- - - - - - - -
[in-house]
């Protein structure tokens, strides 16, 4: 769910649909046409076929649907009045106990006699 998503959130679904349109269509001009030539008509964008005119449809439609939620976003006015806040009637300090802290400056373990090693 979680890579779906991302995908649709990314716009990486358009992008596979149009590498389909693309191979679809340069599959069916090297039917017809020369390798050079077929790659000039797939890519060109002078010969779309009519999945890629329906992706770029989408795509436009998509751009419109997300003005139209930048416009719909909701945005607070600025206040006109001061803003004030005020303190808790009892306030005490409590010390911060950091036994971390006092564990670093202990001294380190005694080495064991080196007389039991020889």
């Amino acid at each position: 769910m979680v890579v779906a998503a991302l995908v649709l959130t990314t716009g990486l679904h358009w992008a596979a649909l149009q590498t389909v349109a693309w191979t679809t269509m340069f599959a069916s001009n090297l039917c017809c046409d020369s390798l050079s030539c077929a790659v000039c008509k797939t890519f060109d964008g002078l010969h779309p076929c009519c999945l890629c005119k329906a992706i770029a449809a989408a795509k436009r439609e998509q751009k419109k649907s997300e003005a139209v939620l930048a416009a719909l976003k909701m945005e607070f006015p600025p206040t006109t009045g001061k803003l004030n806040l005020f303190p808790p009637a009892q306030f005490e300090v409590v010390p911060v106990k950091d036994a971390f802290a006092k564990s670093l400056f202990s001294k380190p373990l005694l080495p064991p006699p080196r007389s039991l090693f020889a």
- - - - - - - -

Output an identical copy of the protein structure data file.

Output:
[in-house]
């Protein structure tokens, strides 16, 4: 769910649909046409076929649907009045106990006699 998503959130679904349109269509001009030539008509964008005119449809439609939620976003006015806040009637300090802290400056373990090693 979680890579779906991302995908649709990314716009990486358009992008596979149009590498389909693309191979679809340069599959069916090297039917017809020369390798050079077929790659000039797939890519060109002078010969779309009519999945890629329906992706770029989408795509436009998509751009419109997300003005139209930048416009719909909701945005607070600025206040006109001061803003004030005020303190808790009892306030005490409590010390911060950091036994971390006092564990670093202990001294380190005694080495064991080196007389039991020889």
């Amino acid at each position: 769910m979680v890579v779906a998503a991302l995908v649709l959130t990314t716009g990486l679904h358009w992008a596979a649909l149009q590498t389909v349109a693309w191979t679809t269509m340069f599959a069916s001009n090297l039917c017809c046409d020369s390798l050079s030539c077929a790659v000039c008509k797939t890519f060109d964008g002078l010969h779309p076929c009519c999945l890629c005119k329906a992706i770029a449809a989408a795509k436009r439609e998509q751009k419109k649907s997300e003005a139209v939620l930048a416009a719909l976003k909701m945005e607070f006015p600025p206040t006109t009045g001061k803003l004030n806040l005020f303190p808790p009637a009892q306030f005490e300090v409590v010390p911060v106990k950091d036994a971390f802290a006092k564990s670093l400056f202990s001294k380190p373990l005694l080495p064991p006699p080196r007389s039991l090693f020889a």